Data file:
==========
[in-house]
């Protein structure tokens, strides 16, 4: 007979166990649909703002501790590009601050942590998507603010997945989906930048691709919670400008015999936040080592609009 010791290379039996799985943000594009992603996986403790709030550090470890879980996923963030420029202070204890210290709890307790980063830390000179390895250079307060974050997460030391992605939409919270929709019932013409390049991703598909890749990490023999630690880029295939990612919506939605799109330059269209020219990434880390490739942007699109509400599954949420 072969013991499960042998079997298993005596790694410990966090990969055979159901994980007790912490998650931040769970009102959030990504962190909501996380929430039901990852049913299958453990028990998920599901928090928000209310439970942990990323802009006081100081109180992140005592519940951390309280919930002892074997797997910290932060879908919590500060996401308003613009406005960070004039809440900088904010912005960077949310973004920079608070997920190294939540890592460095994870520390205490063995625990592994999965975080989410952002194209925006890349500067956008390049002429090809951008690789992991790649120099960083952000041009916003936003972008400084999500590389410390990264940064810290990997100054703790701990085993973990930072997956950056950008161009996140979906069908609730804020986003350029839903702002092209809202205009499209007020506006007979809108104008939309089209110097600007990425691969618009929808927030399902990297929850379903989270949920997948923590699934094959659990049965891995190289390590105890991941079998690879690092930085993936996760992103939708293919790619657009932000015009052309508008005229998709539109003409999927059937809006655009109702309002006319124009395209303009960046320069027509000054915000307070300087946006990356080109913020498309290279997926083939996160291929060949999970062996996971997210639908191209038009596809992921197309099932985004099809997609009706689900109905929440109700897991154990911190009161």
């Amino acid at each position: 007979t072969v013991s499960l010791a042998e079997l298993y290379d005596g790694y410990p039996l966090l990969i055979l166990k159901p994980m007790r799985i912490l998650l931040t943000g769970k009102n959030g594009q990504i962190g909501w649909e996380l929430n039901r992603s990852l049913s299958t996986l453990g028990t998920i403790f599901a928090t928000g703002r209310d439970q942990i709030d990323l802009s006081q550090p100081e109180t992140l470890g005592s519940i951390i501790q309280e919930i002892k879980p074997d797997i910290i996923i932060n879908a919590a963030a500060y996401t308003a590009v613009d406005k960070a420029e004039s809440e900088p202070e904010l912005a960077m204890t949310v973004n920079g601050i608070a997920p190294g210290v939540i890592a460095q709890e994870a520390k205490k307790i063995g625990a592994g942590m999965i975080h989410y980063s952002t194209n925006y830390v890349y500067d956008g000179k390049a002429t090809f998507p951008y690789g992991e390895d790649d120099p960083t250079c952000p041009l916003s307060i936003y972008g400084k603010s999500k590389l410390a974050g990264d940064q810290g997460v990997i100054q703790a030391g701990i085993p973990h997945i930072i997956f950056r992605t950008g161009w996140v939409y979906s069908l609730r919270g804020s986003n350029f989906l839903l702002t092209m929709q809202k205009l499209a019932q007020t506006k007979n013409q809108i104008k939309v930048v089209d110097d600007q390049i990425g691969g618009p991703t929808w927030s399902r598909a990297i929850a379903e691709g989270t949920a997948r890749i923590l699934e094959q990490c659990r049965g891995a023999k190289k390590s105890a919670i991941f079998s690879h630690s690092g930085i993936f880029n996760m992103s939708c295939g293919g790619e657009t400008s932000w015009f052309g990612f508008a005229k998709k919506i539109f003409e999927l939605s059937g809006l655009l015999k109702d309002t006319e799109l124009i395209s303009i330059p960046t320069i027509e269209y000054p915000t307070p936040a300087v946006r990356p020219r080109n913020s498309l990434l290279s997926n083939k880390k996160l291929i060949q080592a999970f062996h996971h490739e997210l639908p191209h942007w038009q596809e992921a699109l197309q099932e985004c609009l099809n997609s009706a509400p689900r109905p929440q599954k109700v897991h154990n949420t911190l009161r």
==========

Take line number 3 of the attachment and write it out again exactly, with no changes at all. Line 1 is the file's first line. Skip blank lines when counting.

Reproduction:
């Amino acid at each position: 007979t072969v013991s499960l010791a042998e079997l298993y290379d005596g790694y410990p039996l966090l990969i055979l166990k159901p994980m007790r799985i912490l998650l931040t943000g769970k009102n959030g594009q990504i962190g909501w649909e996380l929430n039901r992603s990852l049913s299958t996986l453990g028990t998920i403790f599901a928090t928000g703002r209310d439970q942990i709030d990323l802009s006081q550090p100081e109180t992140l470890g005592s519940i951390i501790q309280e919930i002892k879980p074997d797997i910290i996923i932060n879908a919590a963030a500060y996401t308003a590009v613009d406005k960070a420029e004039s809440e900088p202070e904010l912005a960077m204890t949310v973004n920079g601050i608070a997920p190294g210290v939540i890592a460095q709890e994870a520390k205490k307790i063995g625990a592994g942590m999965i975080h989410y980063s952002t194209n925006y830390v890349y500067d956008g000179k390049a002429t090809f998507p951008y690789g992991e390895d790649d120099p960083t250079c952000p041009l916003s307060i936003y972008g400084k603010s999500k590389l410390a974050g990264d940064q810290g997460v990997i100054q703790a030391g701990i085993p973990h997945i930072i997956f950056r992605t950008g161009w996140v939409y979906s069908l609730r919270g804020s986003n350029f989906l839903l702002t092209m929709q809202k205009l499209a019932q007020t506006k007979n013409q809108i104008k939309v930048v089209d110097d600007q390049i990425g691969g618009p991703t929808w927030s399902r598909a990297i929850a379903e691709g989270t949920a997948r890749i923590l699934e094959q990490c659990r049965g891995a023999k190289k390590s105890a919670i991941f079998s690879h630690s690092g930085i993936f880029n996760m992103s939708c295939g293919g790619e657009t400008s932000w015009f052309g990612f508008a005229k998709k919506i539109f003409e999927l939605s059937g809006l655009l015999k109702d309002t006319e799109l124009i395209s303009i330059p960046t320069i027509e269209y000054p915000t307070p936040a300087v946006r990356p020219r080109n913020s498309l990434l290279s997926n083939k880390k996160l291929i060949q080592a999970f062996h996971h490739e997210l639908p191209h942007w038009q596809e992921a699109l197309q099932e985004c609009l099809n997609s009706a509400p689900r109905p929440q599954k109700v897991h154990n949420t911190l009161r």